The Black Diary by Nick Redfern

This book covers 3 years, from 2014 to late summer 2017 in the life of Mr Redfern, chronicling all the strange events that happened to him after he published his books on the MIB, the Men In Black, and their lesser-known colleagues, the Women In Black.   To those who are not sure who these mysterious people are, they are black-clad sinister people who are reputed to turn up and harass anyone investigating the UFO phenomenon.   They are a particularly strange offshoot of the whole subject.  For me this was a book of two halves.  The first half was fascinating, and I did find myself getting genuinely spooked out by parts of it, probably not helped by the fact that I was often reading it late at night!  But then, in the second half, I found myself getting bored, as it all began to get a bit repetitive.   Also it’s hard in some instances not to feel that the author was making a bit of a mountain out of a molehill.  There is a problem that, when you start looking into these subjects, just about anything can start looking sinister, but you can’t really go around thinking every odd-looking person who walks near your house is something to do with the MIB, or that a picture falling off your wall, or a problem with your computer, is somehow connected as well.  That way madness lies.   But I do have a weakness for books written in a diary format, so I liked it for that reason, and – more importantly – I find the whole subject of MIBs/WIBs endlessly interesting.   It has to be said though I can do without reading about more of Mr Redfern’s Oldest Swinger In Town lifestyle.  The whole beers & punk rock, and visiting strip joints thing, got old a long time ago.  I get the impression he’s about my age, so it can all come across as a bit geriatric student and pathetic.   It also reinforces my current impression that the world of ufology has become nothing more than an ageing Boys Club.  Sorry and all that.

Death In Devon by Ian Sansom

The second instalment in the County Guides series.   Each book is a whodunnit, set in the late 1930s, and focusing on a different English county.   I suppose the writing was on the wall for me with the first one, set in Norfolk, when I actually gave up on it just as we were reaching the denouement, which is not exactly a good sign with a whodunnit!  And the same thing happened again with this one.  I steamed through about 150 pages, and then came to a shuddering stop, and found I couldn’t be bothered anymore.   I’m not sure what is the problem really.  Perhaps the characters are all a bit too arch and clever-dick for my tastes, and it becomes very hard to care about any of them.  Plus it all feels a bit gimmicky, with old photographs inserted which are meant to be of the people and places in the story.   I didn’t mind that to start with, but it started to annoy me.  That sort of thing is fine in a children’s book, but I prefer to envisage in my own mind what a character or a place looks like.  I don’t need help with it.  This one is set in a posh boys’ school in Devon, where all sorts of nefarious things are going on.  The problem is that there really isn’t much mystery here.  We are informed on the front cover, for crying out loud, that Satanism is involved, so it’s a bit hard to be puzzled by spooky teachers and mutilated animals!  Perhaps I should have finished it.  But I don’t think I will.   To coin an old cliche, Dame Agatha Christie would have done all this sort of thing so much better.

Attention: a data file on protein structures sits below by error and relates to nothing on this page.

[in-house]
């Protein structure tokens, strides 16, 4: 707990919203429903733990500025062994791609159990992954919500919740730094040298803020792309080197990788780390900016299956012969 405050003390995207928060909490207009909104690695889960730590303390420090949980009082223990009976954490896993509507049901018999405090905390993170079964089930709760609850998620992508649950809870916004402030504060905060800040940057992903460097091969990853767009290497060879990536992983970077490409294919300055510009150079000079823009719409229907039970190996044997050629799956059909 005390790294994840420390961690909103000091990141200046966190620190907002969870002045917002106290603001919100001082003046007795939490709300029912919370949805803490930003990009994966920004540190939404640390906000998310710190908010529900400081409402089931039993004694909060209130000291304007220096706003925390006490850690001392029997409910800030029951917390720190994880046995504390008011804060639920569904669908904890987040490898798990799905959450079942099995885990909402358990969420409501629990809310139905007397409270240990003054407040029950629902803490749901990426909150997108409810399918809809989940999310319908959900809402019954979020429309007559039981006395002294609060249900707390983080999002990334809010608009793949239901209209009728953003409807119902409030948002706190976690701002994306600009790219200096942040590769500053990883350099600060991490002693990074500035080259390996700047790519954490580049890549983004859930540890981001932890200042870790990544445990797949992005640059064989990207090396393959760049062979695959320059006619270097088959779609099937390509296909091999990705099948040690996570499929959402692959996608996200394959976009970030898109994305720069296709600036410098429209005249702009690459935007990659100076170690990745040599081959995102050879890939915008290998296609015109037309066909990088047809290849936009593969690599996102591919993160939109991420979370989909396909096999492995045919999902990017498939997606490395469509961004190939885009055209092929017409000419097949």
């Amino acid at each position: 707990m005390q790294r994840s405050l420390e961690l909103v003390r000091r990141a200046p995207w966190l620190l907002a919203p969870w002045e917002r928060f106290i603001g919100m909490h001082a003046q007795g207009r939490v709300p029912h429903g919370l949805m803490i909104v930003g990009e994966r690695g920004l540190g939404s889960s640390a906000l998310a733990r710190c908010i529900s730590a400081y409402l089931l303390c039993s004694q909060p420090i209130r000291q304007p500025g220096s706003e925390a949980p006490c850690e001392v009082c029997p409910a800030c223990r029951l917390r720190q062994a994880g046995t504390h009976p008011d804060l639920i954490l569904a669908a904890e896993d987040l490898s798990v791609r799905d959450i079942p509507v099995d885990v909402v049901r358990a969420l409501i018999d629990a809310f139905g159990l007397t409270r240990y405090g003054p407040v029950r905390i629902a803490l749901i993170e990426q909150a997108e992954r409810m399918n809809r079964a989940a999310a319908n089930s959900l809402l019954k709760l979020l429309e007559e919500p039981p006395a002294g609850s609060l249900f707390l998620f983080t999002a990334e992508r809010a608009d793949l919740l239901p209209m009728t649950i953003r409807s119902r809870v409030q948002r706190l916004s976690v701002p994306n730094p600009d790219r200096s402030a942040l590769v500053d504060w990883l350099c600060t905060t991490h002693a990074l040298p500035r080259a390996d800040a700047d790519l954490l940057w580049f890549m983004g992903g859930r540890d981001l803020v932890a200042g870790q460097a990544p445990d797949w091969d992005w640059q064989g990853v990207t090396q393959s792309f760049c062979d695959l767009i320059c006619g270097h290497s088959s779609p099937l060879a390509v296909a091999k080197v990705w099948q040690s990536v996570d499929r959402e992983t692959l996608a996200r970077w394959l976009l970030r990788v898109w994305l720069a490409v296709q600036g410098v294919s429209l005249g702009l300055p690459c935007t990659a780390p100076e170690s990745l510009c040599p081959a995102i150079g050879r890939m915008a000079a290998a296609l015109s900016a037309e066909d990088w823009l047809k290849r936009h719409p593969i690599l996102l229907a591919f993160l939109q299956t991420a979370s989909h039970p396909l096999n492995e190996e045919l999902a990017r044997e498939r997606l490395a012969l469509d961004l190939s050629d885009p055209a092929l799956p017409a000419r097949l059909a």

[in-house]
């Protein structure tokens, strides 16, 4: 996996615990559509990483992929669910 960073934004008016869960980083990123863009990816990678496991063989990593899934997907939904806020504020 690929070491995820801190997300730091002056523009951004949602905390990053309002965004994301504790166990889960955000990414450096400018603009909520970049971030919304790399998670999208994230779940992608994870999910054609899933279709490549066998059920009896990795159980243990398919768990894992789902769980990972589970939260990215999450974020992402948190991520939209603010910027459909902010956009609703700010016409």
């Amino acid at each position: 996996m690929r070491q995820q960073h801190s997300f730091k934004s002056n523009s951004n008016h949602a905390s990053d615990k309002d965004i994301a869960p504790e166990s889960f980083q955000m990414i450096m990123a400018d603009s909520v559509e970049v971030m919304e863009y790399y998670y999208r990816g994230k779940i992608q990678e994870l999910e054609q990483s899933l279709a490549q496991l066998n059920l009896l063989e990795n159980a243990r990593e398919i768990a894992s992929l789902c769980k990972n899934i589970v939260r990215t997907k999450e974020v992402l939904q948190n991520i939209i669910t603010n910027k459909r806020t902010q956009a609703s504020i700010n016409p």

The Hopkins Manuscript by R C Sherriff

I did a separate blog piece about this classic 1939 sci-fi.  I enjoyed it very much, and it will stay with me for a long time to come.

The Priory by Dorothy Whipple

Another in the elegant Bloomsbury Books reissues.  The Priory weighs in at over 500 pages, and concerns the eccentric inhabitants of the beautiful, but crumbling Saunby Priory, which is situated somewhere in the Midlands.   There was a lot about this book I really liked, although it’s not a quick read by any means.  Dorothy Whipple’s strength is that you really grow to care about her characters.  In one scene someone goes for a showdown with another, and I found myself thinking “You go for it, girl!”  I felt the slap-bang And They All Lived Happily Ever After ending was a bit of a letdown though, but to be fair, at the time this was written, in the late 1930s, the author might have been under pressure to provide that.   The story ends in 1938 (it was published in 1939), so the Happy Ending leaves you with reservations anyway, knowing that the cosy future all the characters are looking forward to is simply not going to happen.   It was a book begging for a sequel I guess.

Sea Sick by Iain Rob Wright

This is the first in a zombie apocalypse trilogy called Ravaged World.  A police officer, Jack, is packed off on a Mediterranean cruise after suffering a nervous breakdown in the line of the duty.  Unfortunately he doesn’t exactly get the relaxing holiday he needs.  I thought at first that Sea Sick was just going to be about a zombie outbreak on a cruise ship – and that too would’ve been fine by me – but it becomes much more complicated than that, with Jack finding himself living the same day over and over again, in the style of Groundhog Day.   This is quite a difficult one to pull off, without it getting totally tedious, but the author manages it.   There are enough unexpected plot twists to keep you engrossed, although some of the secondary characters are a bit wafer-thin.   I think this would make a great film.

Happy reading.